Sunday, October 23, 2011

Axios! Many years! (to the Antiochian Catholic Church in America)

Today, October 23, is the Feast Day of St. James, the "brother" of the Lord and first bishop of Jerusalem. A very early liturgy, the one used by all of the West Syriac Tradition, including the ACCA, is attributed to him. It clearly forms the basis for the Liturgies of the Byzantine Rite and Armenian Rite, and is echoed in certain anaphorae, or Eucharistic Prayers, of the Coptic Church.

It is also the 20th anniversary of the autocephaly, or independence, of the Antiochian Catholic Church in America.

Axios! Many years!

The following are Prayers-Hymns from the Byzantine Rite, used at the Liturgy (Eucharist) in honor of St. James:

Troparion Tone 4
Thou hast received the Gospel as a disciple,/ thou art invincible as a martyr,/ and bold as the Lord's brother,/ thou dost intercede as a hierarch./ O righteous James, pray to Christ our God that He may save our souls.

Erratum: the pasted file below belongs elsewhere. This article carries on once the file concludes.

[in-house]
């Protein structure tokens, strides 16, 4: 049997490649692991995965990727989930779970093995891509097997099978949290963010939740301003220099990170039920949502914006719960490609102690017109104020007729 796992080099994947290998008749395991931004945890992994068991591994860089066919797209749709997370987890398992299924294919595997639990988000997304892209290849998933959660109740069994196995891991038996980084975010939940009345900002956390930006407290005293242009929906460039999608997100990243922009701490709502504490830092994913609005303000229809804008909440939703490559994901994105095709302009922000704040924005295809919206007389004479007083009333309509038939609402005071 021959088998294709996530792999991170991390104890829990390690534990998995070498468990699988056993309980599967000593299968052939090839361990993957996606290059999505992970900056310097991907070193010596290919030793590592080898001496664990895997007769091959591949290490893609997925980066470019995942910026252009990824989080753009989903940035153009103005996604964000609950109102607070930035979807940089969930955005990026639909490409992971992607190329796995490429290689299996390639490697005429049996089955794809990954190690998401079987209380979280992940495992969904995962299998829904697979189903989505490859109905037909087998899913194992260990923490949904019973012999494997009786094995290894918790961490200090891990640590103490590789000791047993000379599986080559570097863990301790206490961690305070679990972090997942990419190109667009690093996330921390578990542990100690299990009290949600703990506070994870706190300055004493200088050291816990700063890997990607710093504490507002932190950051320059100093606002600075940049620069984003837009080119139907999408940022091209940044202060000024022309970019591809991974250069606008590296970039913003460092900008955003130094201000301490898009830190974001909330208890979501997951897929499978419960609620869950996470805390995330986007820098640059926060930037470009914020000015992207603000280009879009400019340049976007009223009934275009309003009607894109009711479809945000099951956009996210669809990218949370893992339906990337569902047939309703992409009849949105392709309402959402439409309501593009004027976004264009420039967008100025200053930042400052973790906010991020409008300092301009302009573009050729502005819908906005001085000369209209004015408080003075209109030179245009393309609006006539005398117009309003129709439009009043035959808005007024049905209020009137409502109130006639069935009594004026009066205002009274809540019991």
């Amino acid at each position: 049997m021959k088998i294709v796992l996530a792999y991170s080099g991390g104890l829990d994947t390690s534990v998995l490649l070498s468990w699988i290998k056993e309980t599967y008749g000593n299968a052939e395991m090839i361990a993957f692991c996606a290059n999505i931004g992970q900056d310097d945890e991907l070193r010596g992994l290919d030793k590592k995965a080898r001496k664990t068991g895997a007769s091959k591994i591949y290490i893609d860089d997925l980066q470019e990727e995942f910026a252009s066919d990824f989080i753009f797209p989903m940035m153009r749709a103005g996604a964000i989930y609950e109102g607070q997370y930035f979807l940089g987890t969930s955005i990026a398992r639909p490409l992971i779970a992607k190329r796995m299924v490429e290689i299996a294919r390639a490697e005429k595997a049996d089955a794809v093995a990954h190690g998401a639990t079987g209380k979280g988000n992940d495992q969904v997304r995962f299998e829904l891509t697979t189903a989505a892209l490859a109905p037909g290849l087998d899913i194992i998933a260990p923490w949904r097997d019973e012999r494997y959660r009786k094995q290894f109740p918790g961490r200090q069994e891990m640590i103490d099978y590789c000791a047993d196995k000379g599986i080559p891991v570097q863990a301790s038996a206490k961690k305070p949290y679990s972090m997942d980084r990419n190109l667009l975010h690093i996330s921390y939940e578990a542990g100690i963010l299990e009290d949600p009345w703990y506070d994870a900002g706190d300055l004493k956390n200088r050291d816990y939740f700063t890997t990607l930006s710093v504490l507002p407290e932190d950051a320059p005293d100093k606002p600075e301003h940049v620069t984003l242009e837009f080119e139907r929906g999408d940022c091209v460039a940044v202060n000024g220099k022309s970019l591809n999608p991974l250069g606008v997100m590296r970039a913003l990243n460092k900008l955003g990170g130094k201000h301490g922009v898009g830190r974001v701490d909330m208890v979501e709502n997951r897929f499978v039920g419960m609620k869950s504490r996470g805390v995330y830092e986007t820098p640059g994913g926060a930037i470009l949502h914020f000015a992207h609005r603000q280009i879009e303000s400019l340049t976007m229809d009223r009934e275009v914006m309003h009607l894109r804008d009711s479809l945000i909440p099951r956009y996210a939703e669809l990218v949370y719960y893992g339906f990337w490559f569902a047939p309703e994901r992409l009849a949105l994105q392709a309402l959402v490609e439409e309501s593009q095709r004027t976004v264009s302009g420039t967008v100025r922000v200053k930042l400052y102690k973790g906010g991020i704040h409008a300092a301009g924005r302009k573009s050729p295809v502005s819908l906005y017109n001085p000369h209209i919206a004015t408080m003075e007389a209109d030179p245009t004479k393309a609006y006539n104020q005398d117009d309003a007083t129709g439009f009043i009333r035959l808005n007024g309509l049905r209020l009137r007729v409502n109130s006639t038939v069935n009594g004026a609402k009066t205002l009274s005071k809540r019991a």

Kontakion Tone 4
God the Word, only-begotten of the Father,/ came to us in the last days./ He has made thee first shepherd and teacher of Jerusalem/ and a steward of spiritual mysteries./ we honour thee, O Apostle James.

Wednesday, October 5, 2011

A Quick Note...

....inspired by Paul Evdokimov's book The Art of the Icon: A Theology of Beauty and Andreas Mar Cassian's homily on Sunday at the annual Convocation liturgy. The Gospel reading was Luke 17:20-37, which includes the statement, "The Kingdom of God is within [or "among"] you".

In his homily, Mar Cassian noted that "antichrist" means not only "against Christ" but also, "in place of Christ".

Here is the note:

The language of Orthodox Christianity is not that of substitution and re-presentation. It is, rather, the language of participation and communion. The former is opaque, solipsistic, iconoclastic, and nominalistic. The latter is transparent and iconic. The latter is the language of interpenetration and perichoresis. It is the language of Trinitarianism and therefore, of human community and sobernost, the language of counciliarity.

Thus, as priest, I am not "another Christ". If I am, I am in fact "antiChrist". However, my priesthood, by participation, is that of Christ Himself.